I’m swamped with work. While you’re anxiously awaiting my next post, why not play around with this?
Facebook has been awarded a patent for tagging people/things in photos and other digital media. As Inside Facebook reports, it also has a patent on “purchasing a gift in a social network environment.” On top of that:
Facebook also applied for four search-related patents in the last month that control how results are shown to users based on their social proximity to the information or how often they access it.
This brings up a lot of questions.
- The photo tagging patent refers to “selecting region within the digital media”; does that mean tagging someone in the whole photo/video–not just a certain part of it–falls outside the patent?
- Is gifting “in a social network environment” really novel or nonobvious enough to deserve a patent?
- Would Google+1 be affected if Facebook got its social search patent?
I wrote a paper during college on software patents, and I still feel that I–and many others, including some patent officers and judges who settle disputes–don’t fully understand what is being patented. Any comments from those more technically inclined would be appreciated.
Yesterday Google announced the +1 button, widely compared to Facebook’s “like” button. By clicking on a +1 icon by a search result, you can let your friends and the world (or no one, if you set your privacy settings accordingly) know that you recommend it. Right now, your friends include your Google contacts, but they may expand to encompass Twitter connections as well.
Interesting. Very, very interesting. Critics have been quick to point out the flaws: you need a Google Profile (what is that?), Google has limited knowledge of your friends (Facebook ain’t sharin’!), and by the time you know you like a page, you probably won’t want to go back to your search results and +1 it (new verb) (Google hopes to change this by putting +1 buttons on websites).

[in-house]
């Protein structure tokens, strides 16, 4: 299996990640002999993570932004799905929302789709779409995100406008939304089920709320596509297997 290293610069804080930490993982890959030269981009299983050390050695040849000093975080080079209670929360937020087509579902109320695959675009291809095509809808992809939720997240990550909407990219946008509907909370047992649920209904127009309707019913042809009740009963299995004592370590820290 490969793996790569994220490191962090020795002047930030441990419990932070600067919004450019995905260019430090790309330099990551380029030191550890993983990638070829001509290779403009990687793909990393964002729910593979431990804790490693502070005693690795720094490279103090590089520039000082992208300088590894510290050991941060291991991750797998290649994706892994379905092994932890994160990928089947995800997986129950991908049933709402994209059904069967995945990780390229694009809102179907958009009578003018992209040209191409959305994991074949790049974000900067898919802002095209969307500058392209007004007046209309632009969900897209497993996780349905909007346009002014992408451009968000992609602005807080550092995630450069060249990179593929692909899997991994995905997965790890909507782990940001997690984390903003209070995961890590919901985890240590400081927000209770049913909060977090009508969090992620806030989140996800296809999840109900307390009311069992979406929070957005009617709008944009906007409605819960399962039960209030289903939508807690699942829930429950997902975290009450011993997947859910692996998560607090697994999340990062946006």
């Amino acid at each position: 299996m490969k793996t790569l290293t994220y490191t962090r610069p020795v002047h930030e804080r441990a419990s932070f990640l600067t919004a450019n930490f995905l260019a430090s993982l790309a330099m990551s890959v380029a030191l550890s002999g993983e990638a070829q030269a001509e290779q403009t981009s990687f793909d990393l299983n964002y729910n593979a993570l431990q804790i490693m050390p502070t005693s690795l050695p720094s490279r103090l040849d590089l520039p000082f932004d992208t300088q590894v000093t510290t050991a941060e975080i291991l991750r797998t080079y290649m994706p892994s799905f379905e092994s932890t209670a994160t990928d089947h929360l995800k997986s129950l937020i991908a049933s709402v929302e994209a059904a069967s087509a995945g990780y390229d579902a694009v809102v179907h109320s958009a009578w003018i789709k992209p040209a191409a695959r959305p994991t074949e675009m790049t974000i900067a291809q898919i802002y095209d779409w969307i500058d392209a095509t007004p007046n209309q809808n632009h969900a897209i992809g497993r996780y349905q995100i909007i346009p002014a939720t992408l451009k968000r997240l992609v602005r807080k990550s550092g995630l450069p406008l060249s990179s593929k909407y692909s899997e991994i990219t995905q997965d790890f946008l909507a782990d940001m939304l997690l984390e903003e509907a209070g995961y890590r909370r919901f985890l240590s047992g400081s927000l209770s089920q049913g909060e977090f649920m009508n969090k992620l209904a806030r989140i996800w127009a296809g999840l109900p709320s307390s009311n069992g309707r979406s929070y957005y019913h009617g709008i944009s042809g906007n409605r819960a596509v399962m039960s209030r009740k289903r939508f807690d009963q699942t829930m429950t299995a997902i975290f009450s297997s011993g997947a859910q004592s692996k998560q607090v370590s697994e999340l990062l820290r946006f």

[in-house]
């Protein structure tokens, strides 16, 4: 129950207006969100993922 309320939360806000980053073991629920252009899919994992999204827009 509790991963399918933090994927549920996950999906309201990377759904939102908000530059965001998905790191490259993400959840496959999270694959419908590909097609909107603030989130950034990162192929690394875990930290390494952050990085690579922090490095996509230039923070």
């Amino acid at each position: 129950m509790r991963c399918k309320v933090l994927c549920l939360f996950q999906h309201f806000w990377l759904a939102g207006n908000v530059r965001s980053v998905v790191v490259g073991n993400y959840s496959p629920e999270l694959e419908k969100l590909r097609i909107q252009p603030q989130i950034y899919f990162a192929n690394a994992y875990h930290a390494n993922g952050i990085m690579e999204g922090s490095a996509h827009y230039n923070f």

But consider the following:
In short, +1 becomes the new PageRank. OK, that’s kind of catchy, but more accurately, +1 recommendations can become an important new signal for Google to use as part of its overall ranking algorithm, during a time when it desperately needs new signals.
And this I’m afraid of. Honestly, I don’t want the opinions of the masses (or the scheming of those trying to cheat the system, which will inevitably occur) affecting my Google search results. I know some elements of Google’s algorithm are already “democratic” in that sense, like the importance of linking. But people’s behavior seems a more reliable indicator of quality than their randomly chosen +1’s. Am I wrong?
I just finished the chapter in Good to Great about the Hedgehog Concept: how great companies focus on a single concept that they can be the best in the world at and are passionate about. But today it seems like some companies, including Google, are trying to branch out into many different areas. Does that mean they cannot become “great” companies, a la Jim Collins?
The hedgehog concept can be fairly abstract. Abbott Laboratories became the best at “cost-effective health care,” although this included a variety of products, from diagnostics to hospital supplies. I know that Google’s mission is to “organize the world‘s information and make it universally accessible and useful,” but what do cars have to do with that? Is this an instance of making the world’s information useful? That seems like a stretch. And what about Gmail, for that matter?
Beyond simply wanting to “encourage innovation at the grassroots level,” why? Google must have some interest in promoting new ideas in journalism. Presumably generating more news content would allow them to sell more ads on Google News, but that connection seems tenuous. I am stumped but intrigued.